And now, Randy Thomas’s apology

Following in the footsteps of Exodus International President Alan Chambers, The organization’s Vice President, Randy Thomas has also offered an apology to the gay1 community.  I don’t have much to say about the quality of the apology.  (If you want to see thoughts on that, check out Zack Ford’s post on the subject.

I did find a couple of interesting bits in the apology though.  For example, when Randy acknowledged that he wasn’t originally aware of some of Exodus’s policies, he said the following (bold emphasis mine):

My understanding of public policy at that time was limited to the talking points I was given to tailor my testimony around.

I find this admission that such talking points existed and that testimonies given by ex-gays were apparently expected to fit those talking points rather interesting.  While I was critiquing the Yuans’ book, Out of a Far Country, I noted the following about how Christopher’s own testimony followed a certain narrative and how some love to promote that narrative as universal:

Unfortunately, that’s not the reality I occupy. In reality, I live in a world where some people — influential people — have invested a great deal of time and money in presenting QUILTBAG people — particularly gay men — in the worst light possible. There are those who still either explicitly or implicitly seek to link homosexuality with substance abuse, pedophilia, risky sex, and other destructive behaviors.

Such people like men like Christopher Yuan. They love such men’s stories, because they can point those men’s experiences, generalize them, and say, “See? This is what all gay men (and QUILTBAG people in general) are like!” Courageous men like Christopher — and I do not discount his courage or the truly amazing nature of his transformative journey — become tools in the anti-gay political machine’s to inaccurately paint and even dehumanize an entire class of people.

It strikes me that organizations like Exodus might have been actually pushing that narrative by encouraging its members to tailor their testimonies around talking points.  Perhaps such organizations went to a great deal to not only push such narratives about LGBT people, but helped construct them in the first place.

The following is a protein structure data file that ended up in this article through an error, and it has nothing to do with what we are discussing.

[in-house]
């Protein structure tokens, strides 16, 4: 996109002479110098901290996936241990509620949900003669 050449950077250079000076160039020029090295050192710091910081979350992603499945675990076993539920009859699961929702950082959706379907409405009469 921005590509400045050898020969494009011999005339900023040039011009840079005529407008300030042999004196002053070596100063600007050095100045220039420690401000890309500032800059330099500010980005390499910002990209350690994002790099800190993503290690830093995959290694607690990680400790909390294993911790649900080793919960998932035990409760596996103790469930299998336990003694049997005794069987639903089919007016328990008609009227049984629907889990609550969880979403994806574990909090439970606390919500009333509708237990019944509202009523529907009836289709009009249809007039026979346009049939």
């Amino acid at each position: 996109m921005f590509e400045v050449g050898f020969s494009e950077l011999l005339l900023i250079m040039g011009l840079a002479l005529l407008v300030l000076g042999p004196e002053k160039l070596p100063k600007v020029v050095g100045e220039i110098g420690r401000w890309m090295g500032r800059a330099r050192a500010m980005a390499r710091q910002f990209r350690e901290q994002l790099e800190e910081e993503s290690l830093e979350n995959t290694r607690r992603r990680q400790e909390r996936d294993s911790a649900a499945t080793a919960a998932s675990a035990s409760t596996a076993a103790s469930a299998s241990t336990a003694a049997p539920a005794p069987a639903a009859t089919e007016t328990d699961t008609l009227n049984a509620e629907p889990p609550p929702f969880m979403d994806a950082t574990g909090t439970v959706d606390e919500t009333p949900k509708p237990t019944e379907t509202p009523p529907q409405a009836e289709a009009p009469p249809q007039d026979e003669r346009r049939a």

The other thing that I noticed was Randy’s reason for keeping quiet about some of the problems when he encountered them in Exodus and various member ministries (again, bold emphasis mine):

There are many good people in the broader Exodus movement that I didn’t want to hurt by sharing the bad we’d uncovered. Other staff members and I dealt with some of these ills privately…To protect some leaders, which wasn’t totally inappropriate, others didn’t know how bad some things had gotten. Therefore, some have been shocked that Alan apologized and that I, among others, were supportive. In order to protect the reputation of some, I chose silence.

In order to protect the reputation of some — and I speculate the organization as a whole, Randy Thomas chose to remain quiet about the harms he knew about.  I doubt Randy was the only one involved in Exodus who did this, either.  The thing is, this is a pattern among religious organizations and institutions.  In order to “protect reputations,” things are “handled privately” and then swept under the rug where they are out of view and those involved cannot be held more fully accountable.

Religious leaders need to learn that it doesn’t matter what you’re talking about, this shit isn’t right.

Some might wonder why this matters.  After all, Exodus is closing its doors, so this should all be over, right?  Well, no.  Setting aside that Exodus 2.0 (by some other name) is still an unknown up-and-coming thing.  Exodus Member Ministries are still in operation.  Other organizations like Restored Hope Network and J.O.N.A.H. are still around and pushing the ex-gay myth.  N.A.R.T.H. and its affiliates are still around pushing pseudo-scientifically based conversion therapies.  And the anti-gay political organizations and individuals who still argue that LGBT people don’t need equal protection under the law because they can “change” are still in operation.

Randy’s admissions should be taken as things to look for in all these other organizations?  How many of them are still covering up harm to “protect reputations”?  How many of them are still carefully orchestrating ex-gay testimonies carefully selected and tailored to promote narratives about LGBT people as if they’re universal?

These are the things that those who used to be involved now admit to.  We need to be vigilant to see who is still involved and are still engaging in such things.


1That’s the word he used.  I’m not intentionally ignoring the damage that ex-gay ministries have caused bisexual or trans* people.

One thought on “And now, Randy Thomas’s apology”

  1. What I can’t wrap my mind around is WHY – why protect the reputation of some? Why were those precious reputations worth SO MUCH MORE than the suffering of the victims? By his own admission, they knew of SOME of those victims – though apparently not the REALLY bad ones – but even one victims suffering should have been enough to willingly sacrifice a reputation, no matter how golden, in order to stop it. Seems like that’s what Jesus was about specifically . . . sacrificing a “perfect”, “pure” reputation where no wrong had ever been done, in order to stop the suffering of others who did not even agree with him. So easy to get blinded by your own “goodness”.

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